During the procession, some of the defendants vaunted their illegality by shouted slogans: This was meant to encourage others to join in the procession, seeing that the police did nothing to stop it taking place.
There had, prior to 18 August, been occasions when a procession which started peacefully turned violent. On the day in question, the police tried to be as inconspicuous as possible, knowing that their mere presence could arouse discontent: hence the requirement for the organizers to have 200 marshals for crowd control. As Judge Woodcock found ( para 60 ), as the number of people arriving in Victoria Park increased, the police were “subjected to a barrage of verbal abuse, foul language and insults”.
The entire day’s proceedings were followed by continuous news coverage. Video footage showed a huge banner unrolled around 3 pm printed with the words “Stop the police and gangsters from plunging Hong Kong into chaos, implement the 5 demands” and a picture of a woman with a wounded eye: the latter referred to accusations that the police had caused such injury at an earlier demonstration ( in fact, no-one knows how such injury had been caused in the melee during that demonstration ).
Video footage also showed all the defendants ( except D3 who joined the party a few minutes later ) together carrying the banner aloft, exiting Victoria Park. D2 held a microphone and walked in front of the banner. As he chanted slogans, the other defendants would respond. For instance when he shouted “ five demands” the other defendants would shout “not one less”. The banner party led the procession all the way to Chater Road. It was surrounded by a black cordon or rope which made the banner party that much bigger. This took up the width of a carriageway. The chaos caused to traffic, and the inconvenience of others is unimaginable.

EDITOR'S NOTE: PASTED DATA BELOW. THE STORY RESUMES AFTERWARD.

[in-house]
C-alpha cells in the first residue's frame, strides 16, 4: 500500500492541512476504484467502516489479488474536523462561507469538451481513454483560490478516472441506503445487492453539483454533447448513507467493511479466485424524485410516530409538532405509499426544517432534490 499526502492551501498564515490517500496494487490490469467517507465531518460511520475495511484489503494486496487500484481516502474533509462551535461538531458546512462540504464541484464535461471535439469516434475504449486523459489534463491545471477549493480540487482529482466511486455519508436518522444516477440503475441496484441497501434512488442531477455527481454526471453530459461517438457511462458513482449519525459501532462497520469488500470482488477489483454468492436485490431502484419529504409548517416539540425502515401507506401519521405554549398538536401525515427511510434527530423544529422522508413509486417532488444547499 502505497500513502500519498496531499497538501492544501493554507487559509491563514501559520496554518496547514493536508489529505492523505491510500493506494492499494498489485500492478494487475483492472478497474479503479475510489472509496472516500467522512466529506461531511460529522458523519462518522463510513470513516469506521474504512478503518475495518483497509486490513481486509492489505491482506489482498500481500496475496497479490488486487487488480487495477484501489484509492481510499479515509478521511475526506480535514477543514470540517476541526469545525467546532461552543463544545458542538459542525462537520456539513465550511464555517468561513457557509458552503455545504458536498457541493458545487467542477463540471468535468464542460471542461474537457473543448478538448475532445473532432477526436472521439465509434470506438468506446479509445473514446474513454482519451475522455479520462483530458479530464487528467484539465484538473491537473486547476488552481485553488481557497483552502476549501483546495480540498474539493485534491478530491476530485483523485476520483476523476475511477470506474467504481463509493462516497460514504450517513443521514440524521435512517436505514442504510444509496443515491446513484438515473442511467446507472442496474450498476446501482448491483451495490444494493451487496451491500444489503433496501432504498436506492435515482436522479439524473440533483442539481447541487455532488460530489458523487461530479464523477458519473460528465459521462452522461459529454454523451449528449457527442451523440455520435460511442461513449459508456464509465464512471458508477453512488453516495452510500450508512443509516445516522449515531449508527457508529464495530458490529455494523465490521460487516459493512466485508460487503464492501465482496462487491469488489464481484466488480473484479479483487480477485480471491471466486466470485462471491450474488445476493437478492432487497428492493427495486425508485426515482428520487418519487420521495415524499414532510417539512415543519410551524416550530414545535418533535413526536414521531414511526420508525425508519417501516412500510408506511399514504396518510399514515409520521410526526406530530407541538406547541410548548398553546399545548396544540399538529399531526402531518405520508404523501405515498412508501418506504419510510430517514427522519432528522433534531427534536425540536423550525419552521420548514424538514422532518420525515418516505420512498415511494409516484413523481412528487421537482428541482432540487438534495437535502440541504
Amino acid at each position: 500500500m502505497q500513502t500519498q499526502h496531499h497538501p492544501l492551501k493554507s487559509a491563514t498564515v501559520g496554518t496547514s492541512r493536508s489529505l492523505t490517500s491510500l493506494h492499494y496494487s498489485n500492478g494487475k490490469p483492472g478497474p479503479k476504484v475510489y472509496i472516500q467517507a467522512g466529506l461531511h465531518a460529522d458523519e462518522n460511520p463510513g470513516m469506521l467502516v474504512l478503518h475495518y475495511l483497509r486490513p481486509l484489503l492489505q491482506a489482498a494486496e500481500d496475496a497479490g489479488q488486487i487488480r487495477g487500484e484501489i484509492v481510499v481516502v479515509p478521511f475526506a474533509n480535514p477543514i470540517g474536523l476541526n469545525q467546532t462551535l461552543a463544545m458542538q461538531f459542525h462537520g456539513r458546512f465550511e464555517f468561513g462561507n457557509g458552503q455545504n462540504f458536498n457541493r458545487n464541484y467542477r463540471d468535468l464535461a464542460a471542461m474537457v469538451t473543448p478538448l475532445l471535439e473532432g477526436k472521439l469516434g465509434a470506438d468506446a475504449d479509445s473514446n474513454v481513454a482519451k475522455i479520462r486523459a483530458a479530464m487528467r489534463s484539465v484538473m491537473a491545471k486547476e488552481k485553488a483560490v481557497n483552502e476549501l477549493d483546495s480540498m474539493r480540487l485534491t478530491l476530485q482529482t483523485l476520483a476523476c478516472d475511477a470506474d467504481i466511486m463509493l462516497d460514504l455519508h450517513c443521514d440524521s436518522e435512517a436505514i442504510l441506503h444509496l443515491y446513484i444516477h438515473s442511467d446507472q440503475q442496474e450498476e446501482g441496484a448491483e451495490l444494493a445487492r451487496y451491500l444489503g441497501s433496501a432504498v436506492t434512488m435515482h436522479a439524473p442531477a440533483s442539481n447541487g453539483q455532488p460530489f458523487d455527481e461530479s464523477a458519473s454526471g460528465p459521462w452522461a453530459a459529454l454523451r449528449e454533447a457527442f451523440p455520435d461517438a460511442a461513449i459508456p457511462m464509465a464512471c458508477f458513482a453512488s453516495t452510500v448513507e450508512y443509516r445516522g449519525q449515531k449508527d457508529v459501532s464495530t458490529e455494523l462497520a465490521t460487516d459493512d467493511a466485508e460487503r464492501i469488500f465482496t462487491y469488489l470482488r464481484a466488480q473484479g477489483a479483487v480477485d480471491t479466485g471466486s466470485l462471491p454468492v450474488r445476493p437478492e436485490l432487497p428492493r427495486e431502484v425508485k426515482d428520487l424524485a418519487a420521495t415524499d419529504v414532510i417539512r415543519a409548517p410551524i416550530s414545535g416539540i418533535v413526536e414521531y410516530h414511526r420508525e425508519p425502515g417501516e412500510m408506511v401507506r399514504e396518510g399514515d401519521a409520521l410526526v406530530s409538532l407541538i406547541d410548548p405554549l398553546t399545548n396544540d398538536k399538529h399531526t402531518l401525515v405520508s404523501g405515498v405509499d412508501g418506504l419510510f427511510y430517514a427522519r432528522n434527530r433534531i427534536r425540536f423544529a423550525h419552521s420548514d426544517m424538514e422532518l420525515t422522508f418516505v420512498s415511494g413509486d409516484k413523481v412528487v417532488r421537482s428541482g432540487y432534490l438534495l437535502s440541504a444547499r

What possible defence was there to the two public order charges the defendants faced?
Several of them were veteran lawyers. The cynicism they displayed in court is staggering.
The defence they put up was this: The police had abnegated their duty to disperse the crowd safely – a crowd that the organizers had caused to assemble in Victoria Park in the first place. They claimed that what they led, under the banner, was not a procession; it was simply a technique to help disperse the crowd. The fact that they were inciting others along the way to join the procession, the fact that they had passed several MTR stations and never once did they ask the crowd following them to disperse, can all be ignored. The judge found, for instance, that during the procession D4 chanted repeatedly: “I have the right of procession. No police permission is required” and “I have the right to protest”. Likewise, the 9th defendant (who pleaded guilty and avoided trial) did the same.